Veterinary students more likely to suffer depression

Veterinary students more likely to suffer depression

By Rebecca Coxon

Recent studies conducted by Kansas State University reveal that veterinary medicine students are more likely require depression treatment than any other group - including all other undergraduate students as well as the general population of the country.

While the mental health of students reading degrees in human medicine has been studied extensively, there has been less research of its kind on students of veterinary medicine.

"We are hoping to predict what contributes to depression levels so that we can intervene and make things run a little bit more smoothly for students themselves," said Mac Hafen, who lead the collaborative studies and has spent five years researching the well-being and mental health of veterinary students.

Researchers from Kansas State University, the University of Nebraska and East Carolina University studied depression and anxiety amongst veterinary medical students. Once a semester, the researchers anonymously surveyed veterinary medicine students in various stages of academic study, according to the K-state Today report this week.

The results of the survey:

  • 32% of the veterinary medicine students showed symptoms of depression during their first year (compared with 23% of human medicine students)
  • 75% of veterinary medicine students are female (women are twice as likely to suffer from depression)
  • Veterinary students experience higher depression rates as early as the first semester of their first year of study
  • Depression rates appeared to increase further during the second and third year of study

Euthanasia and variety of anatomy 

Hafen said several factors might contribute to the higher rate of depression in veterinary medicine students. Veterinarians deal with stressors that human medicine doctors do not have to experience, such as frequently discussing euthanasia with clients.

Although both programs of study are intense, veterinarians must understand a variety of animal species rather than focusing on the human body. Struggles with balancing work, school and life could also lead to higher depression rates.

"The hope is that we can identify some ways to help alleviate some of the depression and the symptoms of depression and anxiety that might be occurring," Hafen said.

The researchers have already published two articles in the Journal of Veterinary Medicine Education about their work and are in the process of preparing another publication.

Highest suicide rates in UK

This news from the US arrives months after it was widely reported in the UK last year that veterinary medicine was the occupation with the highest rate of suicide.

Research conducted by Dr. Richard Mellanby and published in the Veterinary Record in October of 2005 indicates that the suicide rate for the veterinary profession is four times higher than that of the general population and twice as high as that of doctors or dentists. Veterinarians who specialize in equines are particularly susceptible.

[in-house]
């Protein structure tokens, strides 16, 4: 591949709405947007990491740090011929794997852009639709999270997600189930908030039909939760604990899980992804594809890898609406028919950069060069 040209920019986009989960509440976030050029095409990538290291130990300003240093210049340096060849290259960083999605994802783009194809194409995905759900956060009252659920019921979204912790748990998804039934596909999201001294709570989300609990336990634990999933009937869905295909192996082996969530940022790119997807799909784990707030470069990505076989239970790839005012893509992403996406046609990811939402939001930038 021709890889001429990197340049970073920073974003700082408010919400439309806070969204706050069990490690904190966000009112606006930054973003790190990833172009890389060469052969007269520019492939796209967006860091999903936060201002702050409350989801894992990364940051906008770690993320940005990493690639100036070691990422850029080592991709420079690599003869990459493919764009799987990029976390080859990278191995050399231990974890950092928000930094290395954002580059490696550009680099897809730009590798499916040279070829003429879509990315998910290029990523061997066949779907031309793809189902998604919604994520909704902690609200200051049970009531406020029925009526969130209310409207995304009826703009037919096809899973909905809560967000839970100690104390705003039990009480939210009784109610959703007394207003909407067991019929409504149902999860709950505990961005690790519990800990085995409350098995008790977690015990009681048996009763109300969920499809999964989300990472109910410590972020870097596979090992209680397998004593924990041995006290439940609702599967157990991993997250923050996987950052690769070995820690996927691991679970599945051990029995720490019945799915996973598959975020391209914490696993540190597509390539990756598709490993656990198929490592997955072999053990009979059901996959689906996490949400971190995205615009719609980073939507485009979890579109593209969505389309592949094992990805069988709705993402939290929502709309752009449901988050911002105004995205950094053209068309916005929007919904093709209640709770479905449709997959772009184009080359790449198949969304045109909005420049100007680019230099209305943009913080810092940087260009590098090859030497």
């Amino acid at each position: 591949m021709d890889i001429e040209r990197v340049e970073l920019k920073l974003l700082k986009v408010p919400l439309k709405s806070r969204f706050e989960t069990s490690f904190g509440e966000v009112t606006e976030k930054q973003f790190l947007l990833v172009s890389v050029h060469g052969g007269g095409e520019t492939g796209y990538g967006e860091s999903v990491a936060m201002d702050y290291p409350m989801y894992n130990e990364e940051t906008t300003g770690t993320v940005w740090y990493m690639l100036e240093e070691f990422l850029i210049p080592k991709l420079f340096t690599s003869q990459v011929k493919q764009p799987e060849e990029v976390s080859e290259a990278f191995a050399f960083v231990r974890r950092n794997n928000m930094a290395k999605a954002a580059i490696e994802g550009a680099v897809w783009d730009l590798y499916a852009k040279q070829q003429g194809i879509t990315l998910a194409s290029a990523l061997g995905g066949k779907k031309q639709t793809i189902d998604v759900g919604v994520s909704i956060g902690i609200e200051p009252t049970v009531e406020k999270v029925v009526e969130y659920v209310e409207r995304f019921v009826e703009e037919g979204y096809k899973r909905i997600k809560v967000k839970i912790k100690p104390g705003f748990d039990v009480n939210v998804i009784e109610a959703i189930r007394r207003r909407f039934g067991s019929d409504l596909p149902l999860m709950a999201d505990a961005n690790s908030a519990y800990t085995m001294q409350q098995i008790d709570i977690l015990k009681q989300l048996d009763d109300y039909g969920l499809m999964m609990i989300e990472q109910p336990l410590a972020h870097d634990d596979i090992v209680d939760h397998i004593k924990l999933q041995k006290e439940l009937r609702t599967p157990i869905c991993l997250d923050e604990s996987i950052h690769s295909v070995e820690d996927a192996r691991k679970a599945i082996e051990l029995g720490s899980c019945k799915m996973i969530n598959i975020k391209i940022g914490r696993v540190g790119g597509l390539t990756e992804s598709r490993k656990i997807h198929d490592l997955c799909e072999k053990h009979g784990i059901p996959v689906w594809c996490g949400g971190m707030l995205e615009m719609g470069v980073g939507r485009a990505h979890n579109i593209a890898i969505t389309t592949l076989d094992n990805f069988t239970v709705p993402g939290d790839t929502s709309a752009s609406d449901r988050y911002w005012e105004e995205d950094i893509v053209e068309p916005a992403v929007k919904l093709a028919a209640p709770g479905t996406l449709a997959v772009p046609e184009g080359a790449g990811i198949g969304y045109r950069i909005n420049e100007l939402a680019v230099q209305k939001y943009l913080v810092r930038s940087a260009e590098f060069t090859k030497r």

Pete Wedderburn, a newspaper columnist and vet for 25 years, describes his concern, “At a personal level, it means that almost every vet knows a close colleague who has chosen to end his or her own life.”

“The high rate of suicide has been recognised for over a decade, but until now there’s only been speculation about possible causes. Is it because we have access to drugs that can be used for self-euthanasia? Do we become comfortably familiar with the idea of killing our patients to prevent suffering, so that on one stressed-up day, when we look in the mirror, suicide doesn’t seem so strange?”

More support needed?

Whatever the reason, it appears that more help and support should be offered to both veterinary students and those qualified and practising in the field of veterinary medicine alike. Providing more advice and support on how to cope with the difficult situations associated with the occupation may be beneficial early on in a veterinary training at university.

Surrounded daily by death, concerned and mourning pet-owners and requiring medical knowledge of an intensely complicated nature, being a vet is certainly not all about cuddling puppies and kittens. And within easy access of animal tranquilisers and lethal drugs it perhaps is no surprise that vets are near the top of the list for depression and suicide.

Therefore I sincerely hope that all veterinary students (and those around them) seek help if they are showing any signs of depression, to ensure they get the help they need before it develops into something more serious later on in their professional career.

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